• Imagery: strong product shots are used for each email.
  • Content: under each of the hero images there is some copy introducing other products that might be relevant for the user. In the Valentine’s email, all of the content is iPod specific: Shuffle, iTunes Gift Cards and iPod Touch. In the December email, there is conent around the different product categories: iPod, Mac, iPhone and iPod & iPhone.
  • CTA: each email has a clear call to action at the bottom of the email. Replicating the similar format of all other emails: two boxes both promoting purchase – one online and the other in-store.
Apple Valentine's email - 27 January 2009

Apple Valentine's email - 27 January 2009

Apple Valentine's email - CTA

Apple Valentine's email - CTA

Apple Post Christmas email - 31 December 2008

Apple Post Christmas email - 31 December 2008

Apple December email - CTA

Apple December email - CTA



Based on reviewing the above emails there are some learnings that we can take out of Apple’s email communications:

  • Different types of communications: Ensure that you have a framework that allows for more than just product emails. There needs to be a combination of emails that are sent to the consumer. The ideal combination is product and event. Both educating and pushing sales.
  • Set guidelines rather than templates: guidelines have more flexibility than templates, therefore it is important to set some guidelines for your email communications. These should details: logo treatments, header options, use of imagery, use of content, CTA, privacy, etc.
  • Product shots are key: most clients don’t have the budget to do a photo shoot for emails, but maybe they should. The key to all of these emails is the imagery and it’s simplicity.



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The Viral Formula – what works?

Viral campaigns are still the flavour of the month (and year) because clients have the perception that they are FREE or low cost. This may be true for the media component, but any viral campaigns that has a high pass-on effect still needs to be built on a great idea (and with that usually comes a high production cost). Viral campaigns must be stand out ideas for them to gain momentum. Not only do they need to be great ideas, but they must be nurtured. Nurtured to seed the idea out there and ensure that as many people see it as possible.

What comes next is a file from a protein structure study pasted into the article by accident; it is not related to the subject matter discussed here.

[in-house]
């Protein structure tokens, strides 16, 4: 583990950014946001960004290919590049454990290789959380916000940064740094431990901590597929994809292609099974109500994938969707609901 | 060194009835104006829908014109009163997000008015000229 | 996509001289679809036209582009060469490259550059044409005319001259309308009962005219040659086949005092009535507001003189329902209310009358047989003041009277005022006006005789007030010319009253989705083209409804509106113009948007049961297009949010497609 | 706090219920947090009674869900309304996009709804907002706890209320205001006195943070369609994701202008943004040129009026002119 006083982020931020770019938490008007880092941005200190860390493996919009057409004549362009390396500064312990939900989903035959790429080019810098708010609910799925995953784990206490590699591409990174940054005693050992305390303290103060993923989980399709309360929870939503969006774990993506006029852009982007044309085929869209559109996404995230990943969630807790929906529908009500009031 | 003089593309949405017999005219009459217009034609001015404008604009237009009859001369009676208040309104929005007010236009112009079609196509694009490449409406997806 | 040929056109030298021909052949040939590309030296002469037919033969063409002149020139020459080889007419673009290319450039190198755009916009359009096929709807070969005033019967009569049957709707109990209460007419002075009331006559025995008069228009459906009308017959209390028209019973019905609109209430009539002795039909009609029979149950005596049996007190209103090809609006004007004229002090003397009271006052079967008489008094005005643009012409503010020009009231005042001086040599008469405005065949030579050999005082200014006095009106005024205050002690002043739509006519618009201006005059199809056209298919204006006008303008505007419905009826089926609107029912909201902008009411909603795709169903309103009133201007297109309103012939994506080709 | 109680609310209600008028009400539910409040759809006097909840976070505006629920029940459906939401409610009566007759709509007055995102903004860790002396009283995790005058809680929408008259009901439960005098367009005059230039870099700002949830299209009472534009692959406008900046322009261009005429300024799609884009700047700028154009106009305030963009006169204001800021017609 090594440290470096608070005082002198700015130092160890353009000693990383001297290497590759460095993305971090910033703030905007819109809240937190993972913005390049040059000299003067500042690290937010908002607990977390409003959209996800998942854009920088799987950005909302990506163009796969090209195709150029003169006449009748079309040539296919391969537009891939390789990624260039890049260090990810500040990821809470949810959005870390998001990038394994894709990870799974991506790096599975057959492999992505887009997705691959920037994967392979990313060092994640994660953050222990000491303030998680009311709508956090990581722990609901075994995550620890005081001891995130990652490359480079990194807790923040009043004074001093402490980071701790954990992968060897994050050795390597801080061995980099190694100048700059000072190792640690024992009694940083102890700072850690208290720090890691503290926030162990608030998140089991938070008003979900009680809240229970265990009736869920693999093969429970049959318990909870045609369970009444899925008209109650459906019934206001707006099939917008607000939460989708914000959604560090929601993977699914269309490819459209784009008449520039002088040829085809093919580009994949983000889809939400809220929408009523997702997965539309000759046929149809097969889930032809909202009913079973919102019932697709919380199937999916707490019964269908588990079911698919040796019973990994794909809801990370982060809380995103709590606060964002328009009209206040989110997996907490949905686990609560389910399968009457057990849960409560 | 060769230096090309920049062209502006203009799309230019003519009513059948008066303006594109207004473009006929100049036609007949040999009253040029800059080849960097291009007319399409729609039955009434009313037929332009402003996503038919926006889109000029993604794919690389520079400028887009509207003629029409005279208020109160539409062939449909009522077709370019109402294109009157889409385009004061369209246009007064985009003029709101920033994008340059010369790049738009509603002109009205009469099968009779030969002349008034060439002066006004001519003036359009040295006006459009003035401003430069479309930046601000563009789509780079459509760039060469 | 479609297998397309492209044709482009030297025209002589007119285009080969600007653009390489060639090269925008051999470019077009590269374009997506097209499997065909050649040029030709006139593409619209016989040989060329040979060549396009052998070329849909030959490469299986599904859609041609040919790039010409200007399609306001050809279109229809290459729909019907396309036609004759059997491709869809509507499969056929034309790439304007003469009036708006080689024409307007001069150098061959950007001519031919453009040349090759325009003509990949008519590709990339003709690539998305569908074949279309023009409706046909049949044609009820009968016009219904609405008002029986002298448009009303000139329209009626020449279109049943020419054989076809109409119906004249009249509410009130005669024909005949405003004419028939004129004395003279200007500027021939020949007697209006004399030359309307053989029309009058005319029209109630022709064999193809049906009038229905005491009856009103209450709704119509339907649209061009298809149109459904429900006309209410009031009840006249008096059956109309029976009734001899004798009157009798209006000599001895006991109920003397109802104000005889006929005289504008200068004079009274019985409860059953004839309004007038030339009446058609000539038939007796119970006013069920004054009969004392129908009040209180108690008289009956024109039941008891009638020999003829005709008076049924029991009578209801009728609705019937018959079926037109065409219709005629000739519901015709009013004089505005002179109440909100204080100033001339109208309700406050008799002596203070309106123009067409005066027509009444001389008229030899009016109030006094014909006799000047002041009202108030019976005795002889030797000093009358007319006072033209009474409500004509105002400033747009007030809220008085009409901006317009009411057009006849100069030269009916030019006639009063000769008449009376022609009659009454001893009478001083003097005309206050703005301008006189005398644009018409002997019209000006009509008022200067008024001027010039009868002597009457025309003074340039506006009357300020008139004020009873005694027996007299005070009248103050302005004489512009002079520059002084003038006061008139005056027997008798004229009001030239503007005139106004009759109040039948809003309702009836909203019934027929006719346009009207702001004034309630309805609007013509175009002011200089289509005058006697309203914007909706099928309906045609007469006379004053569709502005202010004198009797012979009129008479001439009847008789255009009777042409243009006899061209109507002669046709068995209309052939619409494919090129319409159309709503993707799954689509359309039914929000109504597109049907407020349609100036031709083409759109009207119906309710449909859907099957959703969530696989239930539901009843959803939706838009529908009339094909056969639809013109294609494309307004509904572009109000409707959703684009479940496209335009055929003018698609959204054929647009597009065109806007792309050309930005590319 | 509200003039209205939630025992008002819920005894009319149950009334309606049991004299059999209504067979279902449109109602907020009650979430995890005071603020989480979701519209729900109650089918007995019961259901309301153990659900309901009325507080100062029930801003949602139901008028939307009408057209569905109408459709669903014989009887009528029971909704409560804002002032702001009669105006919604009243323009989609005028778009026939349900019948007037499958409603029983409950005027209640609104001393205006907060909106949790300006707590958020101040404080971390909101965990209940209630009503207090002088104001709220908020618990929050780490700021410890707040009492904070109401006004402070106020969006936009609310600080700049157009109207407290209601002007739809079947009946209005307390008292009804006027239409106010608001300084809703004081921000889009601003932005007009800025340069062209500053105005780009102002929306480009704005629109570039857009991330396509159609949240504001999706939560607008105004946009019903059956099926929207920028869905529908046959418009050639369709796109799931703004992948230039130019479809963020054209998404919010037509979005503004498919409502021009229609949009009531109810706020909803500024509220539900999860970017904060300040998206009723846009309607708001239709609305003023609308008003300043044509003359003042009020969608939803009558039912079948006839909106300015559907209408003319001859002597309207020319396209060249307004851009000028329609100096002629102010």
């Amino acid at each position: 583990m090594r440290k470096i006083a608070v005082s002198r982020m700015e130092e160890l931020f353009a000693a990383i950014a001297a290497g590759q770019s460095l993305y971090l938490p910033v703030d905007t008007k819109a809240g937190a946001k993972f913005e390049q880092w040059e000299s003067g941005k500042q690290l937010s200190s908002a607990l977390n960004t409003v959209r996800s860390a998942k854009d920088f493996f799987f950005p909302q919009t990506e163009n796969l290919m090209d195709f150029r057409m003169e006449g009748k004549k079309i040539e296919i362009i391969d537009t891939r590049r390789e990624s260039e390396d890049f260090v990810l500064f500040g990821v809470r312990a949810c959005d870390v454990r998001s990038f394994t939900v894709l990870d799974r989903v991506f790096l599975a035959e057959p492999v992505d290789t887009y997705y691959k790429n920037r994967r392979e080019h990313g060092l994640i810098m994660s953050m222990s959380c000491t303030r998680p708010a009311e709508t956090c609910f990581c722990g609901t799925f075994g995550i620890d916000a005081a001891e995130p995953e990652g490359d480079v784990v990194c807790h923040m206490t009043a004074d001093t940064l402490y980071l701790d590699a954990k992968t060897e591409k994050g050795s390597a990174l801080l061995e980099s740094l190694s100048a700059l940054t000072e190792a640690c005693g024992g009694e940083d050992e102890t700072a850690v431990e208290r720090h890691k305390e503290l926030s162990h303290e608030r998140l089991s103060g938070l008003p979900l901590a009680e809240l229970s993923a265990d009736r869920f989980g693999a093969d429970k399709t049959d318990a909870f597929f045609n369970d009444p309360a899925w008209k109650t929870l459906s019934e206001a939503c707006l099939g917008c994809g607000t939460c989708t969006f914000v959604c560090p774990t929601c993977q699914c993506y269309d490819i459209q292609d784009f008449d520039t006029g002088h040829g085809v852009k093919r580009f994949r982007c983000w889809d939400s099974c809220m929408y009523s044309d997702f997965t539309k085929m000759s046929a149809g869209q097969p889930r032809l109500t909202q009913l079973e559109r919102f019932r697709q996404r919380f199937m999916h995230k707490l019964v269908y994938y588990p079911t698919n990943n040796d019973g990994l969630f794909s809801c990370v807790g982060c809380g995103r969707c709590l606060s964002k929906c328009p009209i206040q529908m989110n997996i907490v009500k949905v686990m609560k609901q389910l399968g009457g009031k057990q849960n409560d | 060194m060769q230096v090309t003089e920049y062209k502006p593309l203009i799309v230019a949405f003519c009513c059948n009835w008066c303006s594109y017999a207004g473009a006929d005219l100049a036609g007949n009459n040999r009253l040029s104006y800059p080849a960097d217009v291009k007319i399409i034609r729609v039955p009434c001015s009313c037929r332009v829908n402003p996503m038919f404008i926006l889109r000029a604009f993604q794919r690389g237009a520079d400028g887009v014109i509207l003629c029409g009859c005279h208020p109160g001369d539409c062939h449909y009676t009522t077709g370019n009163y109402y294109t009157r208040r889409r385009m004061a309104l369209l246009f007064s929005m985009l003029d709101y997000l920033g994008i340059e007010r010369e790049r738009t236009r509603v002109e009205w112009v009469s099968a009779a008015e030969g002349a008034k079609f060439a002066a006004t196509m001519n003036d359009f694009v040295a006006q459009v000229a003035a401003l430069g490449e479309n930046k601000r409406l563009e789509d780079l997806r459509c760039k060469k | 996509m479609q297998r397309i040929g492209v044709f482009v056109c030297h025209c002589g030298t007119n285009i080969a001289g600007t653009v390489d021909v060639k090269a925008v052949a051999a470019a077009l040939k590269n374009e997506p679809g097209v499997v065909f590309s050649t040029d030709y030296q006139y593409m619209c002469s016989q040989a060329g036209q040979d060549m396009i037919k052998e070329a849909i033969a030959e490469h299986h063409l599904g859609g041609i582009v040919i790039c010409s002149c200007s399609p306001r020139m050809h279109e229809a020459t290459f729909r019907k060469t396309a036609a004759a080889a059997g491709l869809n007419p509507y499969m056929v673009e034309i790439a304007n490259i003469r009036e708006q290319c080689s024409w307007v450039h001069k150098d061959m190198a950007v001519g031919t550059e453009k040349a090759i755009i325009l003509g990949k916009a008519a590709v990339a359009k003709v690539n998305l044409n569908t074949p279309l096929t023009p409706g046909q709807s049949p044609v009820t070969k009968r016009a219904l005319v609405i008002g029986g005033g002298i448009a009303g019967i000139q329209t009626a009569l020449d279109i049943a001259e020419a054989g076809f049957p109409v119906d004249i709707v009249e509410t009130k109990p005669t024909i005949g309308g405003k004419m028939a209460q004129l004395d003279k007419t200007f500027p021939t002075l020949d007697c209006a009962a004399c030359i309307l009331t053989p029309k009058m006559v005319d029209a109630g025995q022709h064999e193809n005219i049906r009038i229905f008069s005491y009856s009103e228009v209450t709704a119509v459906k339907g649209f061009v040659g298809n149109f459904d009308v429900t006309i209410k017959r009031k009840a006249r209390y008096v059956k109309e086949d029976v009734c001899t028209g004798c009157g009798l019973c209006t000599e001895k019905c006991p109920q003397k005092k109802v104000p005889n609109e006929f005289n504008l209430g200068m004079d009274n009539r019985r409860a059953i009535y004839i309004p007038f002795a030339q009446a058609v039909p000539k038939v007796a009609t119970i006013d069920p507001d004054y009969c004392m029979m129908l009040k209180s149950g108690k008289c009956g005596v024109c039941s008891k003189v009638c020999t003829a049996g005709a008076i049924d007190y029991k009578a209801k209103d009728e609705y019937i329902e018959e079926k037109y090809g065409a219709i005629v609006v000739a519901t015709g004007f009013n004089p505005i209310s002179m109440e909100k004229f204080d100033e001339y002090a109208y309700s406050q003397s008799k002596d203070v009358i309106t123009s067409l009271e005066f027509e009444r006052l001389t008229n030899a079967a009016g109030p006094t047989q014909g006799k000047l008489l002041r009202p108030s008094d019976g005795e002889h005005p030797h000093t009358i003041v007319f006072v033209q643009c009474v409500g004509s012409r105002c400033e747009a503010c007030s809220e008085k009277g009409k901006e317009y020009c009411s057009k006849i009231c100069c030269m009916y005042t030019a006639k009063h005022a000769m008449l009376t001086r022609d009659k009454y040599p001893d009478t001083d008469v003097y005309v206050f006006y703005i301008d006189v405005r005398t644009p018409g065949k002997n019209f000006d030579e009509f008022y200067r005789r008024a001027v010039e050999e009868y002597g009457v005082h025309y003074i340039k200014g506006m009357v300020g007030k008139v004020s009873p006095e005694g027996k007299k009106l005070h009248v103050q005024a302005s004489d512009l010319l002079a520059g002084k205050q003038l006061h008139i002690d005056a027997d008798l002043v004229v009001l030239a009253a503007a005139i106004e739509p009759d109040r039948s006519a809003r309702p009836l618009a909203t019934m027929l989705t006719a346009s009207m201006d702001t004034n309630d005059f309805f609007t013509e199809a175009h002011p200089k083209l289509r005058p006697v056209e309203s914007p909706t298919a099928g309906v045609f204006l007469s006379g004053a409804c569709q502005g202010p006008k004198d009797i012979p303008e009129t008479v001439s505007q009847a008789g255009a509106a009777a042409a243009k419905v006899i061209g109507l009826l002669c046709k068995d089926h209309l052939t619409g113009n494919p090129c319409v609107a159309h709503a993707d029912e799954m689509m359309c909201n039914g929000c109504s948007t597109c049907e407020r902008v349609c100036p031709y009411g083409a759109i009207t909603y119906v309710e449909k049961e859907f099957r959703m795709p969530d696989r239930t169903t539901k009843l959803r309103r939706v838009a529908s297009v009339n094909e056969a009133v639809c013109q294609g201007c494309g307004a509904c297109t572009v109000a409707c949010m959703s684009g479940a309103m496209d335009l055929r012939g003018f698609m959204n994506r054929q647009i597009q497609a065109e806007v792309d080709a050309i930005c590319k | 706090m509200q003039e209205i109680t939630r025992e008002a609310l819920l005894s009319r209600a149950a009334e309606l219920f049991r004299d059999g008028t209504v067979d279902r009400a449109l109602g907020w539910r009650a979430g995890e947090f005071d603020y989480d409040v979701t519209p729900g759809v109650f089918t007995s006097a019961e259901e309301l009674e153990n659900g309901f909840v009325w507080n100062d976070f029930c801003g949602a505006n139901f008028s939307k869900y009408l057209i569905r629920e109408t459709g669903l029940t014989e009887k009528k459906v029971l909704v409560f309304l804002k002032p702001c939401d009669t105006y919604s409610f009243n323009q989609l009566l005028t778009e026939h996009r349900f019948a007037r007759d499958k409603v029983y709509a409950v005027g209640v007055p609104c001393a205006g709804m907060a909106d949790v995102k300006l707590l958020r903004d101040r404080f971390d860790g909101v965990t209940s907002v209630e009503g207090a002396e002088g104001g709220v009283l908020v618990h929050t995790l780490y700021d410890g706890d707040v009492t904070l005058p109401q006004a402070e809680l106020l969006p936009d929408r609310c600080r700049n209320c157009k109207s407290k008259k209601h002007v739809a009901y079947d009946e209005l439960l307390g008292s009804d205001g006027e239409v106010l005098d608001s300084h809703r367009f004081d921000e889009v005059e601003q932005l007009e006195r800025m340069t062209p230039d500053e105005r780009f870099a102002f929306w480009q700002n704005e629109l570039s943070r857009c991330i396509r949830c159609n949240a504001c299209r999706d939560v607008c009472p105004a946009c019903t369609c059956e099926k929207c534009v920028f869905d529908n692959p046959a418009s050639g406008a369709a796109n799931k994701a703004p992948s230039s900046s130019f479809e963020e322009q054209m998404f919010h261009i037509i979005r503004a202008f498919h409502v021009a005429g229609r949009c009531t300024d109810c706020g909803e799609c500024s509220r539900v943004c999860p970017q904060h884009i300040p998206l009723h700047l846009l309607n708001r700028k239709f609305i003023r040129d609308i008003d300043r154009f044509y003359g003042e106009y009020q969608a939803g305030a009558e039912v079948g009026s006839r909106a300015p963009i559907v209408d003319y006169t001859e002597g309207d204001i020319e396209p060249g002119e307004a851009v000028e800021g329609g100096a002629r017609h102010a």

When I was working at Wunderman, my Creative Director (Jon-Paul Jacques) and I came up with a formula that best predicts the success of viral campaigns:

Viral = (PCF)2, where

  • P = Personal – using your name or personal details in the viral campaign (examples of this are: CSI: NY launch campaign and Mini Have a word)
  • P = Perverse – the politically correct way for saying porn (an example of this is: Paris Hilton burger launch)
  • C = Cool – anything you would be happy to forward on to your friends because you will be seen as finding things first (examples of this are: Mentos and Pepsi experiment, VW Golf and Hotmail launch)
  • C = Carnage – this builds on shows like Australia’s Funniest Home Videos. People love watching others hurt themselves.
  • F = Funny – most funny viral have been publish on YouTube (examples of this are: Trojan Games and Calton’s Big Ad)
  • F = Freaky – anything that makes you question what you have seen or turns your stomach a little (an example of this is: CSI: NY launch)

A viral success depends on the creative idea, but if it has one or more of the following it is more likely to be successful.

Here are some interesting articles on viral:

Viral marketing influence spheres

Viral marketing influence spheres

The things to remember about viral:

  • Must be a great idea
  • Viral doesn’t necessarily mean free